After an imposing funeral service in Cape Town, the body of Cecil John Rhodes travelled through the Karoo with great ceremony. Among the party of people who accompanied Rhodes’s body on its final journey to the then Rhodesia for burial in the Matopos, was Olive Schreiner’s brother, Theo. The funeral train stopped at each little station on its northbound route. Even though it arrived at Matjiesfontein at 3 o-clock in the morning, Mrs Logan walked across to the station, and with reverence placed a wreath on the coffin. At Beaufort West, a military guard of honour with reversed arms awaited the train. After it had puffed into the station with great dignity, the accompanying party detrained and attended a memorial service at Christchurch Anglican Church in Donkin Street. At De Aar, the station buildings were draped in black and a long procession of towns people filed past the train as it stood alongside the platform. In a letter to J S Moffat in England, Theo Schreiner wrote: The thing is being quite overdone. Many people seem to have serious doubt whether the Almighty will be able to run South Africa now that Cecil John has gone.


Die interessante storie van Klaarstroom, ‘n klein Groot Karoo nedersetting, wat sy naam gekry het van skoon of ‘klare’ bergstrome, is nou geboekstaaf. Die plekkie wat lyk of dit rustig sluimer langs die pad deur Meiringspoort is nogal volop stories en hulle is onlangs geboekstaaf deur Helena Marinkowitz, wie vir 50 jaar in die gebied woonagtig was. Die 20-blad boekie, wat net R35 kos by Prins Albert Toerismeburo of die Fransie Pienaar Museum, vertel van die ryk geskiedenis van die plek wat onstaan het toe die roete na Mosselbaai deur Meiringspoort geopen is. Dit het die wolroete korter geknip en ‘n hele nuwe sosiale lewe het ontstaan in Klaarstroom, tuiste van die eerste wolwassery en die laaste transportryer. Die boekie is volop heerlike leestof.


The interesting story of Klaarstroom, a tiny Great Karoo settlement, named in honour of clear mountain streams, is now available in book form. This tiny village, which appears to slumber restfully at the entrance to Meiringspoort, has a rich history. Klaarstroom sprang to life when a road was carved through the Swartberg to shorten the route to the coast for the Karoo woolclip. A rich social live mushroomed in the village, home of the first wool washing plant and the last transport rider. The stories of the area have been collected and written up by Helena Marincowitz, who has lived there for over 50 years. They are now part of a 20-page booklet, costing R35 and available from the Prince Albert Tourist Bureau or the Fransie Pienaar Museum.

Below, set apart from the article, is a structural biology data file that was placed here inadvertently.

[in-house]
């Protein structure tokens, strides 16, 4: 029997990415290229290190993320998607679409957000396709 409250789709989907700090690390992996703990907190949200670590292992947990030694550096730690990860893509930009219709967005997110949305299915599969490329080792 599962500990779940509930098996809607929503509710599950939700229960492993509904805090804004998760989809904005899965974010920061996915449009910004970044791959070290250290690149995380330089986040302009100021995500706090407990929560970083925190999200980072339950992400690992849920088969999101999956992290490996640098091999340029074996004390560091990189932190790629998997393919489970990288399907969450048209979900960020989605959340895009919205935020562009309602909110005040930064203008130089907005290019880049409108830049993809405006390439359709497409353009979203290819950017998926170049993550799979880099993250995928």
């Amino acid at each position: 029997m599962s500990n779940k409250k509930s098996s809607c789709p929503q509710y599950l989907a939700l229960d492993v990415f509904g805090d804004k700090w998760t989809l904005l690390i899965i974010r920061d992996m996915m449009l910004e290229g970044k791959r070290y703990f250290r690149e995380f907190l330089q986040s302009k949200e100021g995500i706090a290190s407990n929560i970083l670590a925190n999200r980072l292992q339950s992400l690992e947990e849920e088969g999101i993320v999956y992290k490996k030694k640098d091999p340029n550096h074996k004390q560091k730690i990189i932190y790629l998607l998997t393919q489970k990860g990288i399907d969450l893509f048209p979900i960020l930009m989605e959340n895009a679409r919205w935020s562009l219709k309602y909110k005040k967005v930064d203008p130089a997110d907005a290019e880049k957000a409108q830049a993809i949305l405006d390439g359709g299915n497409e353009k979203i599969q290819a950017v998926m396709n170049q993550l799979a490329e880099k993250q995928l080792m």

Prince Albert will host a gathering of classic cars in March. Among the 12 Morgan owners and their families who have shipped cars to South Africa for this five-week tour are 22 British visitors who have never visited the Republic. The tour starts in Cape Town on February 21, and includes The Strand and Winelands, before it reaches Prince Albert where, after crossing the Swartberg Pass, participants will stay at the Swartberg Hotel and dine at the Karoo Kombuis. Local residents are eagerly awaiting the group, which will include some South African Morgan owners, so that they can introduce them to the splendours of the Great Karoo and some traditional dishes. From the Karoo the tour proceeds through the Garden Route and Eastern Cape to the Anglo-Boer War Battlefields and coastal areas of Natal. Then it is on to the Kruger Park and Mpumalanga before returning home. “All the British drivers are eagerly looking forward to this trip,” says organiser Sarah Dowding of Classic Travelling. “Several are particularly keen to experience the clear dry desert air of the Great Karoo and to cross the internationally renowned Swartberg Pass.